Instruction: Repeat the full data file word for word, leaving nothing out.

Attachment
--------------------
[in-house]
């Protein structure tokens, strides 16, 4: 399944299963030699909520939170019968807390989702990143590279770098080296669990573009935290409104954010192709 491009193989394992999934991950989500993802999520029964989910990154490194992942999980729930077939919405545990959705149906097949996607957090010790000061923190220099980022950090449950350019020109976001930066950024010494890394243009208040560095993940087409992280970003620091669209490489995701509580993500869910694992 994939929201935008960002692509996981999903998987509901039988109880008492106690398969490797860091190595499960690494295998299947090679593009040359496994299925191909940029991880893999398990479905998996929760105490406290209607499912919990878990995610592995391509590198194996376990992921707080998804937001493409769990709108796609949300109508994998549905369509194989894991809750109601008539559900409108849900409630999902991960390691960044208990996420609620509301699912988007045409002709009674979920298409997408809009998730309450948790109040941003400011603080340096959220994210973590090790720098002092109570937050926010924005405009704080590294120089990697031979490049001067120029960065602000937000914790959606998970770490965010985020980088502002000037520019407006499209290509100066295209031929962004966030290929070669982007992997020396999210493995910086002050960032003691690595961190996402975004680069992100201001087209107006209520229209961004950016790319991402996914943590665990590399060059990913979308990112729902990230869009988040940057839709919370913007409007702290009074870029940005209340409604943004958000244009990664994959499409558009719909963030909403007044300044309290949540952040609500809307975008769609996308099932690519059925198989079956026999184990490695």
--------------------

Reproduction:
[in-house]
């Protein structure tokens, strides 16, 4: 399944299963030699909520939170019968807390989702990143590279770098080296669990573009935290409104954010192709 491009193989394992999934991950989500993802999520029964989910990154490194992942999980729930077939919405545990959705149906097949996607957090010790000061923190220099980022950090449950350019020109976001930066950024010494890394243009208040560095993940087409992280970003620091669209490489995701509580993500869910694992 994939929201935008960002692509996981999903998987509901039988109880008492106690398969490797860091190595499960690494295998299947090679593009040359496994299925191909940029991880893999398990479905998996929760105490406290209607499912919990878990995610592995391509590198194996376990992921707080998804937001493409769990709108796609949300109508994998549905369509194989894991809750109601008539559900409108849900409630999902991960390691960044208990996420609620509301699912988007045409002709009674979920298409997408809009998730309450948790109040941003400011603080340096959220994210973590090790720098002092109570937050926010924005405009704080590294120089990697031979490049001067120029960065602000937000914790959606998970770490965010985020980088502002000037520019407006499209290509100066295209031929962004966030290929070669982007992997020396999210493995910086002050960032003691690595961190996402975004680069992100201001087209107006209520229209961004950016790319991402996914943590665990590399060059990913979308990112729902990230869009988040940057839709919370913007409007702290009074870029940005209340409604943004958000244009990664994959499409558009719909963030909403007044300044309290949540952040609500809307975008769609996308099932690519059925198989079956026999184990490695």